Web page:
State parks foundation seeks to boost Alabama opportunities
During his career, Dan Hendricks has seen first-hand the impact charitable foundations can have on a wide range of organizations.
Retiring to picturesque Florence, Ala., after a long academic career with a final stop at the University of North Alabama, Hendricks channeled his love of the outdoors and nature toward one of our state’s greatest treasures – the Alabama State Parks System.
With an extensive background in foundation work, Hendricks led a coalition of like-minded individuals to form the Alabama State Parks Foundation, which was officially launched at Oak Mountain State Park this past spring.
“I noticed when I was planning for retirement that Alabama didn’t have a state parks foundation, and they had a beautiful state parks system,” Hendricks said. “My wife (Barb) and I love to be outside hiking. We love gardens and learning about nature. As I was planning retirement, I thought of how I was going to be of use to the community, because I was going to have a lot more time. I also noticed that there were very few states where the parks didn’t have a foundation.”
Shortly after his retirement became official, Hendricks traveled to nearby Joe Wheeler State Park near Rogersville, Ala., and visited with Chad Davis, Northwest District and Wheeler park superintendent. That eventually led to meetings with State Parks North Region Supervisor Tim Haney and State Parks Director Greg Lein.
“I told Chad that state parks might need a foundation, and I shared my background in running foundations,” Hendricks said. “He showed interest, so I ended up meeting with Tim Haney and Greg Lein.”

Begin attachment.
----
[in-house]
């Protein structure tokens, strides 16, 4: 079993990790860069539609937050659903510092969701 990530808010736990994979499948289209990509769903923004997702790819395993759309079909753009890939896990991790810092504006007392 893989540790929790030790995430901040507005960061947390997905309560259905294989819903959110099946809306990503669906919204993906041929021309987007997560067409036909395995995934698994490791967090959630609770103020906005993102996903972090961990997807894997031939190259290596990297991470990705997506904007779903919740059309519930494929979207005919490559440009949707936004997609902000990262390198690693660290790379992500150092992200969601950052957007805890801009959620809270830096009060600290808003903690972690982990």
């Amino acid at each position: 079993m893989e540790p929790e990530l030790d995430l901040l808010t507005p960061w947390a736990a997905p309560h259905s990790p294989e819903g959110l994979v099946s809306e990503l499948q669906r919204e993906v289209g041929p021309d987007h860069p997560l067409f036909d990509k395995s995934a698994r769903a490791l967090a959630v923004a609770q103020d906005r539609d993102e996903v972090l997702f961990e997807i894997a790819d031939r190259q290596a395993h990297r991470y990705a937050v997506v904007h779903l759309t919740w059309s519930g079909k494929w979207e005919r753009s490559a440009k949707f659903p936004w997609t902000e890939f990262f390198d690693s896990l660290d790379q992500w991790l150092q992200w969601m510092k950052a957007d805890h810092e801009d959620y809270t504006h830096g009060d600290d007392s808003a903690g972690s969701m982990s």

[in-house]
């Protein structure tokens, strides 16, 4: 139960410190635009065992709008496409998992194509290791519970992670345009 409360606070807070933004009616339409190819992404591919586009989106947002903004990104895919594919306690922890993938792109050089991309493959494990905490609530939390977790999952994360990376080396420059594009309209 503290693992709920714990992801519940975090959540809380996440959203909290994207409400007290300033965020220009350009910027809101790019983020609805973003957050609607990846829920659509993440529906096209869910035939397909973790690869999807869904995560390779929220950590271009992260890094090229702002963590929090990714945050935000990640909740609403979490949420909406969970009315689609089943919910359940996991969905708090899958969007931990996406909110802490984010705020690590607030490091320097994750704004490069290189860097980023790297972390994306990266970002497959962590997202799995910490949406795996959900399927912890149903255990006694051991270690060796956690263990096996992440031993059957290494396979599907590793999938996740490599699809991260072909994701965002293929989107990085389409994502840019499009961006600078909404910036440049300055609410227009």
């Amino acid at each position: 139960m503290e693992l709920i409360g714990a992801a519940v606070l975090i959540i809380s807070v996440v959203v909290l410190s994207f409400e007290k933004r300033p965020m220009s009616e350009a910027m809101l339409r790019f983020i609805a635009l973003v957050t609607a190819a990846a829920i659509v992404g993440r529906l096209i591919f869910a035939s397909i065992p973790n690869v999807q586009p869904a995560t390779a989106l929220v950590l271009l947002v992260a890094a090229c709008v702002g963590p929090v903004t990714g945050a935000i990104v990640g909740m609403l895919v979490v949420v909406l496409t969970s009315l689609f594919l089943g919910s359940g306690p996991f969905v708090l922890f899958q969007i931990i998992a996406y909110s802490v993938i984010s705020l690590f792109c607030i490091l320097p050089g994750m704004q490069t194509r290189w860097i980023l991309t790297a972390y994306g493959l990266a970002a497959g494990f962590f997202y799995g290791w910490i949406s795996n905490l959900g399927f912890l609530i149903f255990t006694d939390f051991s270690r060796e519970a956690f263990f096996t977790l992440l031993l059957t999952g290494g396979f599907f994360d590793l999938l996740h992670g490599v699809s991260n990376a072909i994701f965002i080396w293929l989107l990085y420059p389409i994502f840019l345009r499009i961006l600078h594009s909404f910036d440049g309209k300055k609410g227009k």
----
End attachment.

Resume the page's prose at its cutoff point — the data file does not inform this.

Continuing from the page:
Hendricks said in 2017 a design team was formed to determine the objectives of the foundation and work out requirements to reach those goals.
“One thing we wanted was a geographically disbursed state board so that all parts of the state would be represented,” Hendricks said. “We tried to identify strategic goals. One goal was to be able to mobilize park people and create a kind of park movement in the state. It was not necessarily that they would learn anything new, but they would realize something they already knew – that the state parks were a wonderful treasure for the state, and that other states had foundations that were important private-public partners with the state parks systems.”
Hendricks studied the Iowa State Parks Foundation and how it dealt with the continuing need for strong funding that makes parks sustainable, along with private-public partnerships that complement state funding.
“That is particularly important for Alabama, because the state parks system doesn’t receive much support from state revenue,” Hendricks said. “It is mostly a fee-based system, so parks are run almost like independent businesses. They rely on good business practices and fees for revenue.”